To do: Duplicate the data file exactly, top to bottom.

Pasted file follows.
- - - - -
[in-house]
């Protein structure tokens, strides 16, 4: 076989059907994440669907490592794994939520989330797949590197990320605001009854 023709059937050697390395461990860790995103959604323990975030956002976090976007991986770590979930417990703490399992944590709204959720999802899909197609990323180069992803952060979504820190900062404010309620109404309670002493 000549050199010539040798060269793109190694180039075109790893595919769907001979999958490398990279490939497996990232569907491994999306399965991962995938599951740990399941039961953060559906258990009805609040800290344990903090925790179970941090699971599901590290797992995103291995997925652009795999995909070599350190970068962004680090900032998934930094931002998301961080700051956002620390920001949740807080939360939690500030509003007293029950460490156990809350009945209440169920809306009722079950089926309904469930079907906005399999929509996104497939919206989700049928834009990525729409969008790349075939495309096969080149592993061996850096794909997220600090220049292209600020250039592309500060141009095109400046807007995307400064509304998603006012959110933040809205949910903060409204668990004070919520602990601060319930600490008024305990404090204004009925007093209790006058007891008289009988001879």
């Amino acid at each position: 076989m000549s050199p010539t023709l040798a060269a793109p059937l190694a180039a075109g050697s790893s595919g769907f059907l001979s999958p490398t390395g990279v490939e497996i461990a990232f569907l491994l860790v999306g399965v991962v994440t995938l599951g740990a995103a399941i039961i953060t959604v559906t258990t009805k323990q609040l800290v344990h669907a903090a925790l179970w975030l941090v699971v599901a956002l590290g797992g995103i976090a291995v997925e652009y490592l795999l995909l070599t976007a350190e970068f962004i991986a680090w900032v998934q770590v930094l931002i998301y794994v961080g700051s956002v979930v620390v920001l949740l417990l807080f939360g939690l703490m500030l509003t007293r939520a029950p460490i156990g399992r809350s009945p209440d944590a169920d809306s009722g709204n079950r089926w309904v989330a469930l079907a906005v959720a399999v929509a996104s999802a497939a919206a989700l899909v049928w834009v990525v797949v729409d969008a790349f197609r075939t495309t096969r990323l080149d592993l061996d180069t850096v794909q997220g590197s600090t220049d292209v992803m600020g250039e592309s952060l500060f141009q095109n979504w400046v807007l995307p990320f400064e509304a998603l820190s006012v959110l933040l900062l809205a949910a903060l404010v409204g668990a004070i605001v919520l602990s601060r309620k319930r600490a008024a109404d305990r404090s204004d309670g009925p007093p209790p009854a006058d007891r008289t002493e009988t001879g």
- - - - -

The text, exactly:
[in-house]
């Protein structure tokens, strides 16, 4: 076989059907994440669907490592794994939520989330797949590197990320605001009854 023709059937050697390395461990860790995103959604323990975030956002976090976007991986770590979930417990703490399992944590709204959720999802899909197609990323180069992803952060979504820190900062404010309620109404309670002493 000549050199010539040798060269793109190694180039075109790893595919769907001979999958490398990279490939497996990232569907491994999306399965991962995938599951740990399941039961953060559906258990009805609040800290344990903090925790179970941090699971599901590290797992995103291995997925652009795999995909070599350190970068962004680090900032998934930094931002998301961080700051956002620390920001949740807080939360939690500030509003007293029950460490156990809350009945209440169920809306009722079950089926309904469930079907906005399999929509996104497939919206989700049928834009990525729409969008790349075939495309096969080149592993061996850096794909997220600090220049292209600020250039592309500060141009095109400046807007995307400064509304998603006012959110933040809205949910903060409204668990004070919520602990601060319930600490008024305990404090204004009925007093209790006058007891008289009988001879």
């Amino acid at each position: 076989m000549s050199p010539t023709l040798a060269a793109p059937l190694a180039a075109g050697s790893s595919g769907f059907l001979s999958p490398t390395g990279v490939e497996i461990a990232f569907l491994l860790v999306g399965v991962v994440t995938l599951g740990a995103a399941i039961i953060t959604v559906t258990t009805k323990q609040l800290v344990h669907a903090a925790l179970w975030l941090v699971v599901a956002l590290g797992g995103i976090a291995v997925e652009y490592l795999l995909l070599t976007a350190e970068f962004i991986a680090w900032v998934q770590v930094l931002i998301y794994v961080g700051s956002v979930v620390v920001l949740l417990l807080f939360g939690l703490m500030l509003t007293r939520a029950p460490i156990g399992r809350s009945p209440d944590a169920d809306s009722g709204n079950r089926w309904v989330a469930l079907a906005v959720a399999v929509a996104s999802a497939a919206a989700l899909v049928w834009v990525v797949v729409d969008a790349f197609r075939t495309t096969r990323l080149d592993l061996d180069t850096v794909q997220g590197s600090t220049d292209v992803m600020g250039e592309s952060l500060f141009q095109n979504w400046v807007l995307p990320f400064e509304a998603l820190s006012v959110l933040l900062l809205a949910a903060l404010v409204g668990a004070i605001v919520l602990s601060r309620k319930r600490a008024a109404d305990r404090s204004d309670g009925p007093p209790p009854a006058d007891r008289t002493e009988t001879g």